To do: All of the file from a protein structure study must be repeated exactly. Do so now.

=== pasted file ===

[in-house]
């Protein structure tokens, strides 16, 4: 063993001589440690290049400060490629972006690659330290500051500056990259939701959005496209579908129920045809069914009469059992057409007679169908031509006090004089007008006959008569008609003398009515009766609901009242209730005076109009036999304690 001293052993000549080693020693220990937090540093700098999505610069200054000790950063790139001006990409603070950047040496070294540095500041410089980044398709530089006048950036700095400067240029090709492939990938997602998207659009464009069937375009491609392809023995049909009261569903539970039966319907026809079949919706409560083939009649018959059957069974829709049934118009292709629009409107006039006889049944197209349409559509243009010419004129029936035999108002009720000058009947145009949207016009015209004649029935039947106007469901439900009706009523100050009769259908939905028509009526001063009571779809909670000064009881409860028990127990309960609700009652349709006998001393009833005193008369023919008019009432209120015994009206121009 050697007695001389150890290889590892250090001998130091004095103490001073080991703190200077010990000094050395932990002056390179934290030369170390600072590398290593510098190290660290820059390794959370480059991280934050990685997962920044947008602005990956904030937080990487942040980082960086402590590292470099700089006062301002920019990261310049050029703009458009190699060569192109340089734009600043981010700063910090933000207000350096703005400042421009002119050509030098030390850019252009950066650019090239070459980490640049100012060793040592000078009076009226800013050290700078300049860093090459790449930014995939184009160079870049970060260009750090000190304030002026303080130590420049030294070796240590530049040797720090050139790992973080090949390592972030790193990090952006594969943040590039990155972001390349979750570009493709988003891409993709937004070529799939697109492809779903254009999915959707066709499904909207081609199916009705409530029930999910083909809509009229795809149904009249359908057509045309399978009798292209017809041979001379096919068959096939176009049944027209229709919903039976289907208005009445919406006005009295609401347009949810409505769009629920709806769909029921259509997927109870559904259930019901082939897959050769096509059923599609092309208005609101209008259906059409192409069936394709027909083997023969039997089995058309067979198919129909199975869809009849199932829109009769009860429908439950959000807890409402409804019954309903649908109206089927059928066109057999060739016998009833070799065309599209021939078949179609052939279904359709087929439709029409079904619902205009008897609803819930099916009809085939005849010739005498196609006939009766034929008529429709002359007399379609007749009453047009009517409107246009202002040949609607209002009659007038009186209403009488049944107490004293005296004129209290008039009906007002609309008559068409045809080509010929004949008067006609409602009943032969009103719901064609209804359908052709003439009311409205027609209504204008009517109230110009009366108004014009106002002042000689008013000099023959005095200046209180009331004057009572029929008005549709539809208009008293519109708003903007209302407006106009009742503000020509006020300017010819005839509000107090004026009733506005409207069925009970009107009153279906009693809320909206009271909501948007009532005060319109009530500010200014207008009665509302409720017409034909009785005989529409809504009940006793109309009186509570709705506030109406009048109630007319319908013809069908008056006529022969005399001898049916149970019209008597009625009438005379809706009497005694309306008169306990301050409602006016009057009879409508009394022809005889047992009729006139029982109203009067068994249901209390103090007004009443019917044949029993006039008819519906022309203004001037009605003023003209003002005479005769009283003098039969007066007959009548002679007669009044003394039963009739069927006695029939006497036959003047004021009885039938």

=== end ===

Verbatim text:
[in-house]
């Protein structure tokens, strides 16, 4: 063993001589440690290049400060490629972006690659330290500051500056990259939701959005496209579908129920045809069914009469059992057409007679169908031509006090004089007008006959008569008609003398009515009766609901009242209730005076109009036999304690 001293052993000549080693020693220990937090540093700098999505610069200054000790950063790139001006990409603070950047040496070294540095500041410089980044398709530089006048950036700095400067240029090709492939990938997602998207659009464009069937375009491609392809023995049909009261569903539970039966319907026809079949919706409560083939009649018959059957069974829709049934118009292709629009409107006039006889049944197209349409559509243009010419004129029936035999108002009720000058009947145009949207016009015209004649029935039947106007469901439900009706009523100050009769259908939905028509009526001063009571779809909670000064009881409860028990127990309960609700009652349709006998001393009833005193008369023919008019009432209120015994009206121009 050697007695001389150890290889590892250090001998130091004095103490001073080991703190200077010990000094050395932990002056390179934290030369170390600072590398290593510098190290660290820059390794959370480059991280934050990685997962920044947008602005990956904030937080990487942040980082960086402590590292470099700089006062301002920019990261310049050029703009458009190699060569192109340089734009600043981010700063910090933000207000350096703005400042421009002119050509030098030390850019252009950066650019090239070459980490640049100012060793040592000078009076009226800013050290700078300049860093090459790449930014995939184009160079870049970060260009750090000190304030002026303080130590420049030294070796240590530049040797720090050139790992973080090949390592972030790193990090952006594969943040590039990155972001390349979750570009493709988003891409993709937004070529799939697109492809779903254009999915959707066709499904909207081609199916009705409530029930999910083909809509009229795809149904009249359908057509045309399978009798292209017809041979001379096919068959096939176009049944027209229709919903039976289907208005009445919406006005009295609401347009949810409505769009629920709806769909029921259509997927109870559904259930019901082939897959050769096509059923599609092309208005609101209008259906059409192409069936394709027909083997023969039997089995058309067979198919129909199975869809009849199932829109009769009860429908439950959000807890409402409804019954309903649908109206089927059928066109057999060739016998009833070799065309599209021939078949179609052939279904359709087929439709029409079904619902205009008897609803819930099916009809085939005849010739005498196609006939009766034929008529429709002359007399379609007749009453047009009517409107246009202002040949609607209002009659007038009186209403009488049944107490004293005296004129209290008039009906007002609309008559068409045809080509010929004949008067006609409602009943032969009103719901064609209804359908052709003439009311409205027609209504204008009517109230110009009366108004014009106002002042000689008013000099023959005095200046209180009331004057009572029929008005549709539809208009008293519109708003903007209302407006106009009742503000020509006020300017010819005839509000107090004026009733506005409207069925009970009107009153279906009693809320909206009271909501948007009532005060319109009530500010200014207008009665509302409720017409034909009785005989529409809504009940006793109309009186509570709705506030109406009048109630007319319908013809069908008056006529022969005399001898049916149970019209008597009625009438005379809706009497005694309306008169306990301050409602006016009057009879409508009394022809005889047992009729006139029982109203009067068994249901209390103090007004009443019917044949029993006039008819519906022309203004001037009605003023003209003002005479005769009283003098039969007066007959009548002679007669009044003394039963009739069927006695029939006497036959003047004021009885039938």